March 4, 2002

Tea at Five - Theater Review

by Markland Taylor


 HARTFORD, Conn. A Hartford Stage Co. presentation of a play in two acts by Matthew
 Lombardo. Directed by John Tillinger. Set, Tony Straiges; costumes, Jess Goldstein; lighting,
 Kevin Adams; music and sound, John Gromada; production stage manager, Christa Bean.
 Artistic director, Michael Wilson. Opened, reviewed Feb. 13, 2002. Running time: 1 HOUR, 55

 Katharine Hepburn   Kate Mulgrew

 Matthew Lombardo wrote this solo play about Katharine Hepburn specifically for Kate
 Mulgrew, who bears a physical and vocal resemblance to the Hartford, Conn.-born star.
 Indeed, playing Hepburn at her prime (age 30) in act one and aged and shaking in act two,
 Mulgrew gives a remarkable performance. She has all the experience and technique to hold
 the stage, and if her characterization occasionally topples over into caricature, it must be
 remembered that Hepburn herself sometimes indulged in serf-caricature.

 Already a popular hit for Hartford Stage (it's been extended through March 17), "Tea at Five"
 is never less than utterly professional entertainment. But Lombardo's script, though deft and
 polished, seldom gets below the Hepburn surface as it serves up her life story, most of which
 Mulgrew delivers directly to the audience.

 The "loud and bossy" (even bitchy) veneer is seldom penetrated and, on the basis of act
 one, it's possible to dislike Hepburn. The emotional heart of the play comes in the middle of
 act two when, sad and alone, Hepburn finally tells the traumatic story of her beloved older
 brother's suicide at age 15 (Hepburn discovered his body). She goes on to reveal that
 suicide was a kind of family curse. The play needs to reveal more of Hepburn's humanity and
 ease up on the brittle, bitchy comedy.

 It takes place in the living room of the Hepburn "cottage" in Fenwick, Conn., on Long Island
 Sound. First act unfolds when Hepburn was home licking her wounds after seven flop films
 and a place of honor on the "box office poison" list. Curtain comes with the arrival of the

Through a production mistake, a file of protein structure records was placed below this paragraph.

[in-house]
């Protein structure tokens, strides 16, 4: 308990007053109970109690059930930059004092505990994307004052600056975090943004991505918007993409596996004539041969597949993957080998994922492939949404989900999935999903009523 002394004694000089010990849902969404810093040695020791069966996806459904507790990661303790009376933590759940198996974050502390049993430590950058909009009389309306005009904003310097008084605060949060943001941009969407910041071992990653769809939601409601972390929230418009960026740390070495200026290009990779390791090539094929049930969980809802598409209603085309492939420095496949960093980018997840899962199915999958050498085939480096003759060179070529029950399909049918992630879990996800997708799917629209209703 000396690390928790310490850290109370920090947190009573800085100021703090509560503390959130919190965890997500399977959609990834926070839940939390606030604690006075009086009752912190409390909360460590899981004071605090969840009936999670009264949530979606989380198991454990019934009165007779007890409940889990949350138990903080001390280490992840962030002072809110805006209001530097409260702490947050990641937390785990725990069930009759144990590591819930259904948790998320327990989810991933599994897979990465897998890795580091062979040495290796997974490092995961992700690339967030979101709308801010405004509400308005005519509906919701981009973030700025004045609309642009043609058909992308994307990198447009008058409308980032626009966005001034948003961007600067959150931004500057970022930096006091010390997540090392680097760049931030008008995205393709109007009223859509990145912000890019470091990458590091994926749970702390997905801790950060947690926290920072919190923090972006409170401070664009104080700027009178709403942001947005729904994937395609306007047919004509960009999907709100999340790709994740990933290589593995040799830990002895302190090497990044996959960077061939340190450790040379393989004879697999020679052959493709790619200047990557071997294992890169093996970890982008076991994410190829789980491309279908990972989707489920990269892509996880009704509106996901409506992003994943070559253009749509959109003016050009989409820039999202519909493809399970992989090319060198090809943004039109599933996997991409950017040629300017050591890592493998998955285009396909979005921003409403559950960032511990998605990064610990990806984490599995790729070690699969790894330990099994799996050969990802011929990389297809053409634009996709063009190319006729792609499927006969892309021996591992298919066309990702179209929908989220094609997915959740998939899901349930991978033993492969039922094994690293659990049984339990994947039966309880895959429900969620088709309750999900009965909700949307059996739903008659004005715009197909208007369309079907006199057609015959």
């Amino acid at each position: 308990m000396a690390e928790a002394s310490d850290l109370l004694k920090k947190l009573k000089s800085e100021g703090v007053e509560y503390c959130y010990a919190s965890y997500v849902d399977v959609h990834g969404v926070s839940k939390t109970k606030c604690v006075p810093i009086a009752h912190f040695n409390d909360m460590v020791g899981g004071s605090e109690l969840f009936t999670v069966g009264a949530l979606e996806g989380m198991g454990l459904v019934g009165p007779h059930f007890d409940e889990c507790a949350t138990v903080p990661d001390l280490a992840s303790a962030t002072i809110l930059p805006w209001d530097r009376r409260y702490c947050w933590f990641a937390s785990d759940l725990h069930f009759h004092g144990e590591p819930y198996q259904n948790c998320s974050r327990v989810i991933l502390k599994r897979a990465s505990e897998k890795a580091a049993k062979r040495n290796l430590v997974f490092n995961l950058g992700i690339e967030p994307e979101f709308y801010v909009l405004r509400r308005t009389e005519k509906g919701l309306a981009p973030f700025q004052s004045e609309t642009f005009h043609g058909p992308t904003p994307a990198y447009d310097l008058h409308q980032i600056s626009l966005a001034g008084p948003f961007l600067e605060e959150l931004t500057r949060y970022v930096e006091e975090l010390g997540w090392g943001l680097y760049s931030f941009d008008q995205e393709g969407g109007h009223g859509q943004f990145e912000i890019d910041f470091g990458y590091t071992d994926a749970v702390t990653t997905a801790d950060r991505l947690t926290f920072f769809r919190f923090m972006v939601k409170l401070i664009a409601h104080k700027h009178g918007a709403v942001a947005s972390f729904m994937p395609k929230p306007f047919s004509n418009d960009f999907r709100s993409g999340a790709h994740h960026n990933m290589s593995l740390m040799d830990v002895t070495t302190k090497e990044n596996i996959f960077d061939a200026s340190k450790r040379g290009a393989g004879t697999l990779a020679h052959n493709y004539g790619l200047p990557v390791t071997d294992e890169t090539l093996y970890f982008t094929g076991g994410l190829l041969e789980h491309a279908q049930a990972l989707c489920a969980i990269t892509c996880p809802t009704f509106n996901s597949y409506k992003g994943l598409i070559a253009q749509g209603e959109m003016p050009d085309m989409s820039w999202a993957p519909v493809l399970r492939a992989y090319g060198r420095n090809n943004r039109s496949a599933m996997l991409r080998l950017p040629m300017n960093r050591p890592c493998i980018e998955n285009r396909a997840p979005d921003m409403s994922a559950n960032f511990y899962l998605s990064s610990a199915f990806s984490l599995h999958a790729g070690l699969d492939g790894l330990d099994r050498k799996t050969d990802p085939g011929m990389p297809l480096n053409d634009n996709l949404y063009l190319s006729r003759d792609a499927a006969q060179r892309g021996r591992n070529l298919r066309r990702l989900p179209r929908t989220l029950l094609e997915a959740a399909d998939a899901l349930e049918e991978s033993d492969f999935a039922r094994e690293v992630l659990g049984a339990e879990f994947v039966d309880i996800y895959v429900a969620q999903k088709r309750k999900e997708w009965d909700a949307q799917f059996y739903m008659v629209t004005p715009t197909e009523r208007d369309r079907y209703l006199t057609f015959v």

script of "The Philadelphia Story," which mightily revived Hepburn's stage and screen careers.

 Act two takes place shortly after Hepburn had a car accident in which she broke an ankle.
 It's supposed to be 1983, yet Mulgrew's brilliantly aged Hepburn looks older than she would
 have been at that time, and her phone conversations with Warren Beatty are about
 appearing in the film "Love Affair," which was made in 1994. (Lombardo occasionally plays
 loosely with dates and facts here and elsewhere.)

 The aged Hepburn wears Spencer Tracy's red sweater over her shoulder, cueing
 reminiscences about her nearly 30-year affair with tortured Spence. The play nears its end
 with a montage of bits and pieces of scenes from Hepburn's life, plays and films (including
 snippets of Shakespeare) in an attempt to cover elements that hadn't been covered
 elsewhere. Unfortunately, Lombardo delivers about three false endings in place of one
 satisfying one.

 Mulgrew and director John Tillinger appear to have worked closely together to give the
 production life and movement. And Tony Straiges has designed a cozily realistic living-room

Overall, Lombardo and Mulgrew have done a fine job of capturing the public Hepburn, but
 they've had less success with the private one. That may well be just how Hepburn, who
 continues to live in fragile health at the Fenwick cottage, would want it.

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